Almost 30 per cent of inmates at the Alexander Maconochie Centre reported using heroin inside the prison in 2016, amid an ongoing culture of detainee drug-seeking and seeming easy access to the centre's methadone program.
The findings are part of an investigation into the prison's opioid replacement therapy program by ACT Health Services Commissioner Karen Toohey, sparked by Phillip Moss' independent inquiry into the death in custody of Steven Freeman in 2016.
It is one of a series of Legislative Assembly committee inquiries, Auditor-General investigations and reports by independent consultants that raised similar concerns about the prison's methadone program over several years.
The commissioner's investigation did not look at the specific circumstances surrounding Mr Freeman's death, or the death in custody of Mark O'Connor in the prison last year, both of which are currently the subject of coronial inquests.
Ms Toohey's inquiry found that while "significant improvements" had been made to the opioid replacement therapy program in the AMC since Mr Freeman's death, more needed to be done and some existing policies were not being fully enforced.
It also found inmates and staff maintained the view there was a "culture of drug seeking" among inmates and that it was relatively easy for some to get on the methadone program, which some were doing for "recreation".
The commissioner made 16 key recommendations to improve the rigour and consistency of decision-making on induction and assessment to reduce the chances of inmates been prescribed methadone when not genuinely opioid-addicted.
"Further action is needed to minimise risks of diversion of methadone, and to ensuring that the particular needs of Aboriginal and Torres Strait Islander detainees are met in the provision of health services at the AMC," she said.
The recommendations also included better assessment of inmates before putting them on methadone, more staff training and strengthening efforts to prevent diversion of drugs to non-prescribed inmates.
The investigation reviewed clinical files for 20 inmates inducted on the program from April to October last year, none of which had any evidence urine testing was undertaken to corroborate inmates' claims of opioid-dependency.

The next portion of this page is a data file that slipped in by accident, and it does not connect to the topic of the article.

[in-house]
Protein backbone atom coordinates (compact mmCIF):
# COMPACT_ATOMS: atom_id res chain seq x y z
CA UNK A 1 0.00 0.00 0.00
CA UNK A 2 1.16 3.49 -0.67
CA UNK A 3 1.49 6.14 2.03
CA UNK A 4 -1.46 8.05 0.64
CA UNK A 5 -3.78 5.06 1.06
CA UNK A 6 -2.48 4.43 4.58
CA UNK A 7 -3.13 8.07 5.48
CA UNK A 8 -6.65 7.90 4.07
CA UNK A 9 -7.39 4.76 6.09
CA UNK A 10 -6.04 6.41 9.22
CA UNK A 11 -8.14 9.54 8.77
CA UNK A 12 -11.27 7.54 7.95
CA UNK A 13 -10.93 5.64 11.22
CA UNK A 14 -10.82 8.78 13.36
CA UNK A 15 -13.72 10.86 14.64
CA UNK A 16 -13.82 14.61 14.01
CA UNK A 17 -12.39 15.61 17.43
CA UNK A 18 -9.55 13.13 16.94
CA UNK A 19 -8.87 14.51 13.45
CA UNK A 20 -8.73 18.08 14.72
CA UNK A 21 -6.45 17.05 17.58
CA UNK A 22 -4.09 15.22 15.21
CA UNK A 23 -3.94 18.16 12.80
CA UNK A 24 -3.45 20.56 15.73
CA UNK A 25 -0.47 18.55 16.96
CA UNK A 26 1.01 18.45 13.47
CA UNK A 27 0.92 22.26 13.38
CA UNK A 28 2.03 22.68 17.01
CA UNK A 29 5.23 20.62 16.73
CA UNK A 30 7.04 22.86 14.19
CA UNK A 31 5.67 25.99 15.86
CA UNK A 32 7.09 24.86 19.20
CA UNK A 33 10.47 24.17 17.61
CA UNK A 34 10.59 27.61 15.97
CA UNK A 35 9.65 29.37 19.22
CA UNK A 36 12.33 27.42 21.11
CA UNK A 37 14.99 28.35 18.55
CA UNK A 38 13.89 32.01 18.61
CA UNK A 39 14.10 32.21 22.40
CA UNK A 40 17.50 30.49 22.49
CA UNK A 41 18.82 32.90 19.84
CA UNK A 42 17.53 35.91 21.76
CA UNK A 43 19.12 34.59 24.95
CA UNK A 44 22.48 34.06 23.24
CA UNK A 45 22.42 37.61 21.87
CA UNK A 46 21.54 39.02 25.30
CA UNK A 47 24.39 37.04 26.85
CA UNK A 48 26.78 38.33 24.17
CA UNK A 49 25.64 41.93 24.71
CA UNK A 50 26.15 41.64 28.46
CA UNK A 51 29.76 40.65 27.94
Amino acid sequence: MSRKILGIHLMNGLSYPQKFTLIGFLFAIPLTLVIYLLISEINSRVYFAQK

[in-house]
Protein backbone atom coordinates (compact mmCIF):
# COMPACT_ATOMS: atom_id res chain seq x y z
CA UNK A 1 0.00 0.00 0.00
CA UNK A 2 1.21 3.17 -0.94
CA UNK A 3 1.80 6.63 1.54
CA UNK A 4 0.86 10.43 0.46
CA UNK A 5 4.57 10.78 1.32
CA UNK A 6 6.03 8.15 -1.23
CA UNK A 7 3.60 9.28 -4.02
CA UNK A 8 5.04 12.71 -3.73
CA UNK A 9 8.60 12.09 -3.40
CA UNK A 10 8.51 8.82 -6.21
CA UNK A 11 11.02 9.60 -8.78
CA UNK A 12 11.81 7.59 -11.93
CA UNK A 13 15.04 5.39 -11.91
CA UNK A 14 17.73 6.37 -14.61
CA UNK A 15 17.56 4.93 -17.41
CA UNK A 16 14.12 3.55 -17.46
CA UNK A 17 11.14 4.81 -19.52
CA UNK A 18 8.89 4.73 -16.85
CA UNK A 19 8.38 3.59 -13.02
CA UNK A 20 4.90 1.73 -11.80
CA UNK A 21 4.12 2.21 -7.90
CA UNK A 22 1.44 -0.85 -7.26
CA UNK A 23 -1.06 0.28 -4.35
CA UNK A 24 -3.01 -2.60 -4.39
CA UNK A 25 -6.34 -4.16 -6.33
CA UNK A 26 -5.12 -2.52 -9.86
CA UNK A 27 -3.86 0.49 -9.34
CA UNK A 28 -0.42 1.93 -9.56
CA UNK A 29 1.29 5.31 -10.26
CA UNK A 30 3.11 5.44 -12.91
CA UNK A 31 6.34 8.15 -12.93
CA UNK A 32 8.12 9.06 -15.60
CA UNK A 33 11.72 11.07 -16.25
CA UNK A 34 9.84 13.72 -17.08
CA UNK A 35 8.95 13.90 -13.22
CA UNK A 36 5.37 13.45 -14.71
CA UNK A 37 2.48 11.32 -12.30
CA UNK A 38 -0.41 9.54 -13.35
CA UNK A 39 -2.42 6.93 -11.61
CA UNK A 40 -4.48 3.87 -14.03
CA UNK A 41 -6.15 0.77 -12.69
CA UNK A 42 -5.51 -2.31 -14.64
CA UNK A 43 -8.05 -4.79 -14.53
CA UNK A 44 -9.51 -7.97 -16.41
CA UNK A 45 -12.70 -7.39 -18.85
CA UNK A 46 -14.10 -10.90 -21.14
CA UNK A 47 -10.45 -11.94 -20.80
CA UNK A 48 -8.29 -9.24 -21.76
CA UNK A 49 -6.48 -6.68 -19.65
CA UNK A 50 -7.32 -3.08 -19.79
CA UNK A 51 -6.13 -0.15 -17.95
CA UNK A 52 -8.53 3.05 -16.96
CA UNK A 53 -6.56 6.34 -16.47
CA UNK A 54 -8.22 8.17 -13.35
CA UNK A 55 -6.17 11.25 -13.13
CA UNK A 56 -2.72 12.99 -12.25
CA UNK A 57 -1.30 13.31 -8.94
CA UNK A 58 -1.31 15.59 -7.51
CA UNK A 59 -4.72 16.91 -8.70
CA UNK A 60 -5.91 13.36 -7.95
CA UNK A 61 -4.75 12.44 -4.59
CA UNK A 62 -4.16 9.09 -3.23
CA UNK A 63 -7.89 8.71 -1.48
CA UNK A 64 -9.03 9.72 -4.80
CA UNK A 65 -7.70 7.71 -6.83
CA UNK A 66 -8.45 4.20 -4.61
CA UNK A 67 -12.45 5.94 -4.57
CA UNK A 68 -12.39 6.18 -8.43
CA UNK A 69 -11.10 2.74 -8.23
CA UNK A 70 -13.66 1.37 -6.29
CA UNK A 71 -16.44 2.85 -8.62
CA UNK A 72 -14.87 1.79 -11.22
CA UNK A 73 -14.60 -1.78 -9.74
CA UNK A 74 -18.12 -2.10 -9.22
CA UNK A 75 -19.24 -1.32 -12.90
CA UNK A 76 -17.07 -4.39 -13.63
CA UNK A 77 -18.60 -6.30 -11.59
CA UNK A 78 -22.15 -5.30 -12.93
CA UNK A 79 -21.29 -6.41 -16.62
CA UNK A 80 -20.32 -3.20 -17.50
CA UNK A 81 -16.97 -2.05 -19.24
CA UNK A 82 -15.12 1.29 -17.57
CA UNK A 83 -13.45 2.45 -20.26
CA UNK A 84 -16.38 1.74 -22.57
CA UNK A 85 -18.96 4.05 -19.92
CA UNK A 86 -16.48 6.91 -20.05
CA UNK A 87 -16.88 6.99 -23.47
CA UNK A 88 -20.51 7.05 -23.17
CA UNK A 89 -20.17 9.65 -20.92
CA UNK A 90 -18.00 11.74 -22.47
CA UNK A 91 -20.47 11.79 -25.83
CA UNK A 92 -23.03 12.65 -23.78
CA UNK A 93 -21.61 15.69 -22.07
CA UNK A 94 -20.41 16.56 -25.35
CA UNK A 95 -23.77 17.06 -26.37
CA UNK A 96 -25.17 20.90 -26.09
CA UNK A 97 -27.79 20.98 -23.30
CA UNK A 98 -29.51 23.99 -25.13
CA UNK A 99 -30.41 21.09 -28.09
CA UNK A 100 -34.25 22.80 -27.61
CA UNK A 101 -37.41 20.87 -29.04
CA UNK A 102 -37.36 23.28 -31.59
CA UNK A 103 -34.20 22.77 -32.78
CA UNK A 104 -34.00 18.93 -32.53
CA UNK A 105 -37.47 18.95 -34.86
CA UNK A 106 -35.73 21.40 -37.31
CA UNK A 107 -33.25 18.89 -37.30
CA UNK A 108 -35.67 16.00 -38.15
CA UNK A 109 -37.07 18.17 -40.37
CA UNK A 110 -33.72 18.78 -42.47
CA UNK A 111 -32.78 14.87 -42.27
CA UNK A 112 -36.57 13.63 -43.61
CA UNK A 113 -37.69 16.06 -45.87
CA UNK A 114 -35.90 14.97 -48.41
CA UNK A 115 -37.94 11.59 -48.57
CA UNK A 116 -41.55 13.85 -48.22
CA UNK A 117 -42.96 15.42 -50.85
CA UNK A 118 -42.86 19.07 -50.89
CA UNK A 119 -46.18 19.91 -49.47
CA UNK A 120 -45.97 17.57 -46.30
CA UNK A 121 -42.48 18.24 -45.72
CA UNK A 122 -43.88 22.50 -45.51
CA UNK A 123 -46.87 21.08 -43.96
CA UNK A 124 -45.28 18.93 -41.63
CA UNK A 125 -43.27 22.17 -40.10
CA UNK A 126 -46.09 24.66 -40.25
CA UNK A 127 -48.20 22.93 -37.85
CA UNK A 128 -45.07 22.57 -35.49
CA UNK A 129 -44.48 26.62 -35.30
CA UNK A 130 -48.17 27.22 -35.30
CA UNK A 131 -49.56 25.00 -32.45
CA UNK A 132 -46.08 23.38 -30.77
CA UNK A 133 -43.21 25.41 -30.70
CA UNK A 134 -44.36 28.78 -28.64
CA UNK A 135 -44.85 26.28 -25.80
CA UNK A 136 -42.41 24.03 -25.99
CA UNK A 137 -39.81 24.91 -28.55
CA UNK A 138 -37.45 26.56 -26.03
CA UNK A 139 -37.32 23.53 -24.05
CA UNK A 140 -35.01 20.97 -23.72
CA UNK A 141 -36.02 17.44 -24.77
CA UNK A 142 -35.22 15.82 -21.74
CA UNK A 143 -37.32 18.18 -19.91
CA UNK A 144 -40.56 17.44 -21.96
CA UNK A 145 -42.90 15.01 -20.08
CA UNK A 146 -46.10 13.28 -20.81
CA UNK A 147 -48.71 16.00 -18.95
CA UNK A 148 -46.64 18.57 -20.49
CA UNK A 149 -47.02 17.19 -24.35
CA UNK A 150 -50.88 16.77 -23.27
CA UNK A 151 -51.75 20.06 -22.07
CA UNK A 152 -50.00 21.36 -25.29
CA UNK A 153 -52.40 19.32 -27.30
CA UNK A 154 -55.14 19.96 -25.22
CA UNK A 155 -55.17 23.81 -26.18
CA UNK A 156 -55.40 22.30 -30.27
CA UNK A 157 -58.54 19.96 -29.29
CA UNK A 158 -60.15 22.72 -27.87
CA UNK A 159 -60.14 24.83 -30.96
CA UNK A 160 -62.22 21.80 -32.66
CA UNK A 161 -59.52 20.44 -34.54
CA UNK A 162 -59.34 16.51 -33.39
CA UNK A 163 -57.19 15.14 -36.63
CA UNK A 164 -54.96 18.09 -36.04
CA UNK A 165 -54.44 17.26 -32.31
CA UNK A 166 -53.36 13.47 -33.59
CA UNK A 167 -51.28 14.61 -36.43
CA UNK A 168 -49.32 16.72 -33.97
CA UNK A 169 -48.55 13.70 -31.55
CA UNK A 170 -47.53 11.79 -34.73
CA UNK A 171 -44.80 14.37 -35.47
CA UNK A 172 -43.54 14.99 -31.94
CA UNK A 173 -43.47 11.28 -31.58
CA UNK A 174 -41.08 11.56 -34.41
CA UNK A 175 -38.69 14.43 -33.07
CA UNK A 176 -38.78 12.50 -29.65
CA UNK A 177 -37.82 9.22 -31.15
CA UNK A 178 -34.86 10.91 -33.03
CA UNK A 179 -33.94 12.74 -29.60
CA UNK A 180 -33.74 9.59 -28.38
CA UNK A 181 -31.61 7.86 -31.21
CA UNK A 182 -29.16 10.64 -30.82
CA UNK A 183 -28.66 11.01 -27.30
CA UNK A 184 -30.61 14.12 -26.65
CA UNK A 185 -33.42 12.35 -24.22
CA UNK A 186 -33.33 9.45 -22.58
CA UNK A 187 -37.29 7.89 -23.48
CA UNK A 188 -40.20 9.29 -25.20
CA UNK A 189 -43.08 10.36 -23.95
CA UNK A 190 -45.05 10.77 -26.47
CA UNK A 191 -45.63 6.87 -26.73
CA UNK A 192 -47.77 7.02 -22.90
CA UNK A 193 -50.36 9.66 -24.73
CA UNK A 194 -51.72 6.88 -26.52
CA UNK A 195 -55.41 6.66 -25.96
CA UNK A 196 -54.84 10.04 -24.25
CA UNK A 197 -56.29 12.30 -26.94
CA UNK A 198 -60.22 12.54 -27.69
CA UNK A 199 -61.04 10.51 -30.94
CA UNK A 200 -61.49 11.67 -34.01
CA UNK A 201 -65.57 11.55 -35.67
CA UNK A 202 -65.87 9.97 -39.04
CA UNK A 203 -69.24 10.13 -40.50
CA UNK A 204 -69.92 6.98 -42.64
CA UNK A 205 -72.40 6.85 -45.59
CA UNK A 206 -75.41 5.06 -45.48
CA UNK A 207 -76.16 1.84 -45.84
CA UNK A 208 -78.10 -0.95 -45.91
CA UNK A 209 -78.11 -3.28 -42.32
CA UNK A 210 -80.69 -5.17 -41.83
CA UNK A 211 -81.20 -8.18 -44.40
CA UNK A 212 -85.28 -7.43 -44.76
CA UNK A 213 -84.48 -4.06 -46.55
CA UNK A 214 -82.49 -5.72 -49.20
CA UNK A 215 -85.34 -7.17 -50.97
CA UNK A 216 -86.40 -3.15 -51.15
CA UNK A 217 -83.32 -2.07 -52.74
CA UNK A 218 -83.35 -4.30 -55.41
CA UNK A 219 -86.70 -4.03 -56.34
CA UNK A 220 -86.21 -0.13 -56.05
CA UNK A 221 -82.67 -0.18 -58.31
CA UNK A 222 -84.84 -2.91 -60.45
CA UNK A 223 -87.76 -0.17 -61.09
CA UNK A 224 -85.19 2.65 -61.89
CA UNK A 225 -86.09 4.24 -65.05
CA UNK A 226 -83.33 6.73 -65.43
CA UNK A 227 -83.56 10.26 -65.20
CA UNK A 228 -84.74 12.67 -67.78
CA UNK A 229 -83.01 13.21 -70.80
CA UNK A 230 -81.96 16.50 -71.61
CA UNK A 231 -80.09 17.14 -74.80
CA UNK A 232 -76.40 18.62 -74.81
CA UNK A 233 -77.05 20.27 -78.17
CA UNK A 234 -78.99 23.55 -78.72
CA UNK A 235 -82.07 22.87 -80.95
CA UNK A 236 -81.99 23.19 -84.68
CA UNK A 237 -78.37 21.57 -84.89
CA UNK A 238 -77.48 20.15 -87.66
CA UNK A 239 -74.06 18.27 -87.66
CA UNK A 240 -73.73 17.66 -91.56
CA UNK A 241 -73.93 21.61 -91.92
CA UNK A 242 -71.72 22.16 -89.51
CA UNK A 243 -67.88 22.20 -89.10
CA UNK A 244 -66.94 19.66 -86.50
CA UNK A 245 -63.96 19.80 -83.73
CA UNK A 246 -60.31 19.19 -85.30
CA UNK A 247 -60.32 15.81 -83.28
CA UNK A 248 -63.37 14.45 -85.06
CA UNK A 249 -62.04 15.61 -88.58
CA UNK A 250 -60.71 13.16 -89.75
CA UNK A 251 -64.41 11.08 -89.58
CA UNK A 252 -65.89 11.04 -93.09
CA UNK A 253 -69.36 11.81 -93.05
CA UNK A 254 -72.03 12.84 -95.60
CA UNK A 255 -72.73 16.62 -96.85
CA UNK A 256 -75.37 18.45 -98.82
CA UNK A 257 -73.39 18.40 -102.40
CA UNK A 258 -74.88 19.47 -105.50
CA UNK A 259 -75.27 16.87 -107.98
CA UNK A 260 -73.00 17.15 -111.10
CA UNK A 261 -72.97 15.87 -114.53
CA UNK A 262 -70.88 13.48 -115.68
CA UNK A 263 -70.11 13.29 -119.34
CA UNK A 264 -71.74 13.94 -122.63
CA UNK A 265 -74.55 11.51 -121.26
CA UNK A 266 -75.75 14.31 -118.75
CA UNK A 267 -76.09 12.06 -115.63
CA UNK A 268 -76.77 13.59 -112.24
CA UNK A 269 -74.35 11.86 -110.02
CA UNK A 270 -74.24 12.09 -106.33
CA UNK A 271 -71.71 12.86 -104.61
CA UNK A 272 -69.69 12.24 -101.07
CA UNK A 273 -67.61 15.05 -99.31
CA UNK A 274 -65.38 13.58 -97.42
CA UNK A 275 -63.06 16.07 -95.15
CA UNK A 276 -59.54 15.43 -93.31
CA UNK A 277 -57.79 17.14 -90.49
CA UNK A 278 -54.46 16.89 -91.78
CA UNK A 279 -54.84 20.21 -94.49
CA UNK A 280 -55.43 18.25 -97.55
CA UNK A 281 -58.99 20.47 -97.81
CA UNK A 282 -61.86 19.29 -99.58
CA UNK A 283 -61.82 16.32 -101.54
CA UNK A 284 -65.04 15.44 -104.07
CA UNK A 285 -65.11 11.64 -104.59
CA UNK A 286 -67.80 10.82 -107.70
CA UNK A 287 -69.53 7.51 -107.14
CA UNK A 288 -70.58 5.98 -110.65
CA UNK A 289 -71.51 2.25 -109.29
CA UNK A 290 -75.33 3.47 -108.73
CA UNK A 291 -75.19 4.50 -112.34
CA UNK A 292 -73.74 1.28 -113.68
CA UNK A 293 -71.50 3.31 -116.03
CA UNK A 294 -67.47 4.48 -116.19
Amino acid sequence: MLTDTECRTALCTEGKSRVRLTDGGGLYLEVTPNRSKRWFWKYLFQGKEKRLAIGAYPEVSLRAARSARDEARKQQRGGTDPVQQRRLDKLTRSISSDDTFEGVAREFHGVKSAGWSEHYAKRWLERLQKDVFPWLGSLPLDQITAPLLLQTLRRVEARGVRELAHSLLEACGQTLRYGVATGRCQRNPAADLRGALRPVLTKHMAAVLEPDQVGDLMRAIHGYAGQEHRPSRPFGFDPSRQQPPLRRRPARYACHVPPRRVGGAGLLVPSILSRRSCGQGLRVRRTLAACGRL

It also found little evidence justice health workers tried to corroborate such claims with inmates' community general practitioners or the Winnunga Nimmityjah Aboriginal Health Service.
The commissioner also found no evidence of any individual case plans for indigenous inmates, as required by the ACT's opioid treatment guidelines, or cultural supports being sought for those detainees
It also found that despite new electronic iris-scanning "idose" machines operating at the prison since last August - which would make for safer dosing practices - one inmate overdosed on the drug as recently as February this year.
That inmate had sought out a dose of methadone outside of the usual dosing period, and while the machine was off, staff instead gave the inmate a manual dosing, leading to an overdose which the inmate later recovered from.
The commissioner also recommended improving Throughcare practices for opioid-dependant inmates leaving the prison, ensure all indigenous inmates are offered annual health check ups and that the justice directorate work harder to progress a needle syringe program at the prison.
The report also cited the latest ACT Health Detainee Health and Wellbeing Survey, which was completed in 2016 but not publicly released, which found 29 per cent of inmates at the prison had used heroin while in the prison.
That survey also found 55 per cent of detainees reported having ever used heroin, with 35 per cent reporting injecting illicit drugs once a day or more in the four weeks prior to incarceration.
The survey, the commissioner's report shows, also found 19 per cent of detainees had used other opiates while in prison and up 19 per cent reported injecting drugs in the AMC.
Ms Toohey's report also cited the high rate of inmates on the official methadone program, at 30 per cent compared to the national rate of five per cent, though comparisons are difficult given varied practices from one jurisdiction to another.
The report also showed existing policies for preventing of 'diversion' - when a prescribed inmate passes the drug on to another - were not being followed rigorously, including allowing inmates to take a dose while wearing coverings such as hoods or items that could have obscured containers.
Ms Toohey recommended the existing policy be enforced and staff be provided more training to ensure it was adhered to.
The commissioner will be working with justice health and corrective services to ensure changes implemented are maintained and continue to improve health services at the AMC.